Maryland Gov. Larry Hogan tore into state lawmakers on Thursday, saying they had failed to move on his package of crime bills.
Hogan said he is re-designating the administration’s legislative package on violent crime as emergency bills. If the bills pass, they could go into effect immediately.
Frustrated by the lack of progress, Hogan said at a news conference that he told state Sen. Will Smith, chair of the Judiciary Proceedings Committee, “You shouldn’t be the chairman of the committee if you’re not going to address this issue.”
Hogan’s bills call for tougher penalties on repeat violent offenders, cracking down on witness intimidation and tracking sentences handed down by judges.
Smith said that the pieces of the crime package on witness intimidation and judicial transparency are getting consideration by lawmakers, but there was one bill he wouldn’t consider.
“The one bill I’m definitely not letting out of this committee is the bill that has several new mandatory minimums,” Smith said, referring to Hogan’s bill on repeat violent offenders. “We have 40 years of recent history that shows that draconian mandatory minimums don’t make us safer.”
If Hogan could “show us a single speck of data” that demonstrates how mandatory minimums reduce violent crime, Smith said, he would welcome it.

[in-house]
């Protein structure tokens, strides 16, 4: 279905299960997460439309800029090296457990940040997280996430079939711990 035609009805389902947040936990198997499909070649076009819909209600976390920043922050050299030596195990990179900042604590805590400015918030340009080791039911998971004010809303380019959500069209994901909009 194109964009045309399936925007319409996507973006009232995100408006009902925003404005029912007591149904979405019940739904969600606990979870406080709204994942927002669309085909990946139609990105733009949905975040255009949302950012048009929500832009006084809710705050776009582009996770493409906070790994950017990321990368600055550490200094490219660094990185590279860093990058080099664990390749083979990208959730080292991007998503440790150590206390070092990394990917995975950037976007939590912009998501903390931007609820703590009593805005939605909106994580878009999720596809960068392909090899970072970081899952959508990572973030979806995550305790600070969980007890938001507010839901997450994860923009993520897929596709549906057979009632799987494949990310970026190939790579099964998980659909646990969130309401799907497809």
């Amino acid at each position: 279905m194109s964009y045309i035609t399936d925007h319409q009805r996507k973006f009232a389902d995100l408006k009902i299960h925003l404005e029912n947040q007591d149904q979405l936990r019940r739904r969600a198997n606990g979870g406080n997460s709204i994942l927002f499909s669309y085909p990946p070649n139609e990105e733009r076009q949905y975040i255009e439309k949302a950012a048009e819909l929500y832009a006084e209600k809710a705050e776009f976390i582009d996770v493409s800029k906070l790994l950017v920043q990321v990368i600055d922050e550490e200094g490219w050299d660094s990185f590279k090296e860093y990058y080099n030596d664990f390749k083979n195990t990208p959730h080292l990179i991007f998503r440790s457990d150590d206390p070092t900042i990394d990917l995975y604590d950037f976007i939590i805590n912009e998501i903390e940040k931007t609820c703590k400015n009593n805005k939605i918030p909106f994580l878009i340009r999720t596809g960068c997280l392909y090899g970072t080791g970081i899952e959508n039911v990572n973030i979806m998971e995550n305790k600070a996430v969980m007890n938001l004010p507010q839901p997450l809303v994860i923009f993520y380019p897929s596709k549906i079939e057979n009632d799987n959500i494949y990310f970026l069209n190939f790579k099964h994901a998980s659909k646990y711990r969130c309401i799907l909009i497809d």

Maryland Senate President Bill Ferguson said from the Senate floor that Hogan’s comments “went over the line” and “were totally inappropriate.”
“That’s what a good Senate president should do,” Hogan said of Ferguson’s defense of Smith, but he rejected the idea that he crossed a line. “I don’t think my comments were inappropriate at all.”
The governor cited violent crime in Baltimore City to make the case for his approach.
Noting that the legislative session is nearly half-over, Hogan said, “Since this legislation started, 104 more people have been shot, and 39 people have been killed on the streets of Baltimore.”
Hogan criticized lawmakers for focusing on education reform while some polls show crime is at the top of concerns for Marylanders.
Noting that Baltimore Mayor Bernard C. “Jack” Young had called passing education reform a “life-or-death issue,” Hogan countered with, “That is not a crisis, and it is not a matter of life and death. The actual — and the only — life-and-death crisis is the people being shot and killed every single day on the streets of our largest city.”
Ferguson, who serves Baltimore City, said, “This is a crisis — we all agree — there’s no question. No one feels comfortable with where things are when it comes to violence across this state.”
Ferguson invited the governor to go before the Judicial Proceedings Committee to testify on the package. “We have to get around a table and solve problems, and stop blaming,” he said.
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